Tuesday, November 07, 2006

The Monument and Great Fire of London

The Monument - view from top over the Thames to Tower Bridge, City Hall and HMS Belfast.

This photo from the Monument in London is part of one of the panoramic images found on the PanoramicEarth.com Tour of London. There are over 100 images taken from around London linked to an interactive map.

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The Monument was erected to commemorate the Great Fire of London in 1666 and burned for 4 days destroying about 80% of the city in the process. This is probably the single greatest calamity to befall London, not rivaled even by the Blitz of WWII. Such an event had to be marked, and so the Monument was designed by Sir Christopher Wren (of St. Paul’s Cathedral fame) and built between 1671-7.

The Monument is not on the site of the start of the Great Fire, which started on Pudding Lane 202 feet to the East in Thomas Farynor’s bakery. However, the Monument is 202 feet tall thereby linking it to the site. In fact the Monument remains the tallest standing stone column in the world. The Monument is a hollow Doric column of Portland stone capped with a flaming copper urn symbolizing the Great Fire. On the North side of the Monument is a Latin inscription which translates as "In the year of Christ 1666, on 2 September, at a distance eastward from this place of 202 ft, which is the height of this column, a fire broke out in the dead of night which, the wind blowing, devoured even distant buildings, and rushed devastating through every quarter with astonishing swiftness and noise. On the third day at the bidding, we may well believe, of heaven, the fire stayed its course and everywhere died out."

The base of the Monument contains a bas and alto relief showing aspects of the Great Fire on the west side. Here London is personified grieving with the city ablaze behind her while Time lifts her up. Peace and Prosperity are in the clouds promising a better future and Charles II in armor is on the right.

In addition to being a monument to the Great Fire, the Monument was also designed as a scientific instrument. The co-designer with Wren was Robert Hooke, a keen physicist and together they installed cellar laboratory just below the ground floor. The top of the Monument opened to the sky turning the whole into a Zenith telescope, intended for studying the motion of the Earth around the Sun. Unfortunately the Monument proved to be too unstable for this type of experiment. In addition to all this, the steps inside the Monument were exactly 6 inches high allowing for precise measurements for experiments involving pressures and pendulums. Hooke did some work on the highly sensitive wheel barometer at this ‘Fish Street Pillar’.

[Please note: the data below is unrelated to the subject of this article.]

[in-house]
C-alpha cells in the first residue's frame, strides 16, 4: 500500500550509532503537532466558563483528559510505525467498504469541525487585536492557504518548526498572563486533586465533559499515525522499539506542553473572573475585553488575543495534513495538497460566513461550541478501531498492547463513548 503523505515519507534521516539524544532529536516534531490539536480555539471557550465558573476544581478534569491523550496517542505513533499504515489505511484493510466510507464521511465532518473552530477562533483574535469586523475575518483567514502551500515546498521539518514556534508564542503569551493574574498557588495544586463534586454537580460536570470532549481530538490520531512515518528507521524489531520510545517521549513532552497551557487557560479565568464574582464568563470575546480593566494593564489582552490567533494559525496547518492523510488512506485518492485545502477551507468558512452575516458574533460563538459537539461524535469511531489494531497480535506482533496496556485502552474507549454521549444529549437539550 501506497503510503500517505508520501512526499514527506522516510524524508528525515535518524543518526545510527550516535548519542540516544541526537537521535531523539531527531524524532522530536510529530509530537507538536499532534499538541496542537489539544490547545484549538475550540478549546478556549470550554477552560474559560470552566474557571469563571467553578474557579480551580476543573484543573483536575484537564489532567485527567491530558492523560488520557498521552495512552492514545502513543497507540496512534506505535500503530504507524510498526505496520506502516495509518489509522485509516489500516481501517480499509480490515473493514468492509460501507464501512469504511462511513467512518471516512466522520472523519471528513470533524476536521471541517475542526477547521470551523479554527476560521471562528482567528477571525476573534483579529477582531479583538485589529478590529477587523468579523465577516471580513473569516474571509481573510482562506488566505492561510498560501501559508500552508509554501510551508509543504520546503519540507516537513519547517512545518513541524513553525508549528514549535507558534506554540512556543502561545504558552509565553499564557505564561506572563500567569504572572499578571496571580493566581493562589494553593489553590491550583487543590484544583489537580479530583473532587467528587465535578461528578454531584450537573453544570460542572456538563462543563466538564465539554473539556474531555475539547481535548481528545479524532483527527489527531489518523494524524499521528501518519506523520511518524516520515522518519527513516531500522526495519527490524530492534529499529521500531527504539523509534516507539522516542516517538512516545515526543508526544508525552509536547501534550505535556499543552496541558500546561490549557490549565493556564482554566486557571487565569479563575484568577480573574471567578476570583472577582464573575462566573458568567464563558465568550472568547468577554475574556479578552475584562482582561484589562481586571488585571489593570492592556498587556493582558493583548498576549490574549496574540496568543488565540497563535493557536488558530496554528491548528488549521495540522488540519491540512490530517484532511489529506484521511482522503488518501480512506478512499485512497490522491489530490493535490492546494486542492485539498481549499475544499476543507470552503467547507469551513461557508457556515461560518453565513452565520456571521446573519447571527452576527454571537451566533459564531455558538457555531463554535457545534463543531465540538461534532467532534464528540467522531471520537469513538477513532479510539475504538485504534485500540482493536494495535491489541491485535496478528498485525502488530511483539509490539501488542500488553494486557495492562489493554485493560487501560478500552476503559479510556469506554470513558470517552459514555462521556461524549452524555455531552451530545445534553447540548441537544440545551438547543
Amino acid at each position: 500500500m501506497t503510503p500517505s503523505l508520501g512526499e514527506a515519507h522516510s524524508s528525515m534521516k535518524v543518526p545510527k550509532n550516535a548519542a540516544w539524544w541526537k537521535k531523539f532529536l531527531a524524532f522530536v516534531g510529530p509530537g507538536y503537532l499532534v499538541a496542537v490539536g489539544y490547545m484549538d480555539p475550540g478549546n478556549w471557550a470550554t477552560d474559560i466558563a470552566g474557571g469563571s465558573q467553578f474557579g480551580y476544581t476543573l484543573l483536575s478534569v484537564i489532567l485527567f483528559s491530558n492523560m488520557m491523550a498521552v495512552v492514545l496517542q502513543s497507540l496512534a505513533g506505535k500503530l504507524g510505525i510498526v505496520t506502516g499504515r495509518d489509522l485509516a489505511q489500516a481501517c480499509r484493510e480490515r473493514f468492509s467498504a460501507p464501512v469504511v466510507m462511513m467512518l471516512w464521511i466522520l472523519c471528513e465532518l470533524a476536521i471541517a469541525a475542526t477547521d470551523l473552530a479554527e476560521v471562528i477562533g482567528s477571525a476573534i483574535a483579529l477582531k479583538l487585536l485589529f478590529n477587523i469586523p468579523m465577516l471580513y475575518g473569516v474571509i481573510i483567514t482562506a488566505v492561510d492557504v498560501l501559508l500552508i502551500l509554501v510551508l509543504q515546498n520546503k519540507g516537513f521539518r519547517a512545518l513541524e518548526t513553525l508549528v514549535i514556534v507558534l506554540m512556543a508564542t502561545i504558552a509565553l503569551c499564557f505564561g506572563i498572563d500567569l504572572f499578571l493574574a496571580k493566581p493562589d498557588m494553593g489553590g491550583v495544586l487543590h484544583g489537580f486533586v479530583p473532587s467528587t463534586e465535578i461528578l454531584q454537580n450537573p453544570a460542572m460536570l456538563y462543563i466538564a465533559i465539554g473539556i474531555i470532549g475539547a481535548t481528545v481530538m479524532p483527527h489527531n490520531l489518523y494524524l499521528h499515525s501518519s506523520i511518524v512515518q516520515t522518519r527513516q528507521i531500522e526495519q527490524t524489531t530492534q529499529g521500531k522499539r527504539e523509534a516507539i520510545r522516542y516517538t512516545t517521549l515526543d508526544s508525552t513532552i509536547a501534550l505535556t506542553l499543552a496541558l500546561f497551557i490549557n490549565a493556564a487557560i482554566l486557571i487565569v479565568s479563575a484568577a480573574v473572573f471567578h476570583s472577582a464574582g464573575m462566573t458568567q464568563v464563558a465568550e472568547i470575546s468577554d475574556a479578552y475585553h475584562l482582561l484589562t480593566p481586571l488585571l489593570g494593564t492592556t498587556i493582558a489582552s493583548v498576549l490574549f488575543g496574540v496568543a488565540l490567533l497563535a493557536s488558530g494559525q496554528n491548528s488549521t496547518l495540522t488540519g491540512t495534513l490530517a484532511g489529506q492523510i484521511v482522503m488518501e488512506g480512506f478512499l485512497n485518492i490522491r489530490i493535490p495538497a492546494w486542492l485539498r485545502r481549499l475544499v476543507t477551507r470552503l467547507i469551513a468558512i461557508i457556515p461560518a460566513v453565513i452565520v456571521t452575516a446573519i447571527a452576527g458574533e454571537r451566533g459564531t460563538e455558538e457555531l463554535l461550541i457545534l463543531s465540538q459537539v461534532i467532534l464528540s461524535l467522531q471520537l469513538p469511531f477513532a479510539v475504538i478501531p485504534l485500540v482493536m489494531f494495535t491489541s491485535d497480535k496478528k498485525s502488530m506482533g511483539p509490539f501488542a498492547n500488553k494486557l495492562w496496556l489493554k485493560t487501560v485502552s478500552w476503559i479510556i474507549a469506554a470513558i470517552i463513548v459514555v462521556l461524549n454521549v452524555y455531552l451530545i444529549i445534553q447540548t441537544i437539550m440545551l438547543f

Today the Monument has become an attraction with a viewing platform near the top. 311 steps ascend the inside or the Monument, and the stairwell is quite narrow making passing people coming the other way interesting. However the effort is more than worthwhile with panoramic views over London. Both the images on this page were taken from the top of Monument. The first picture shows the view towards Tower Bridge and the Tower of London with HMS Belfast moored in the river. (Free entrance with to all with the London Pass). In this direction you can also see City Hall.

View from the top of the Monument over the City of London

The second image above shows the view over the City of London with the gherkin shaped Swiss Rhe building clearly showing against the skyline. You will also be able to see the area around the Tate Modern, Millennium Bridge, St. Paul’s Cathedral and Shakespeare’s Globe Theatre (
Free entrance with the London Pass) and many other parts of London. On descending you will be presented with a certificate. The nearest tube station is Monument, though London Bridge is not far away.

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The full panoramic image taken top of the Monument can be found on the London tour by PanoramicEarth.com. An enlargement of this photo can be found with others from London on Flickr.

For more articles on London see the London Index or select one of the labels at the bottom.

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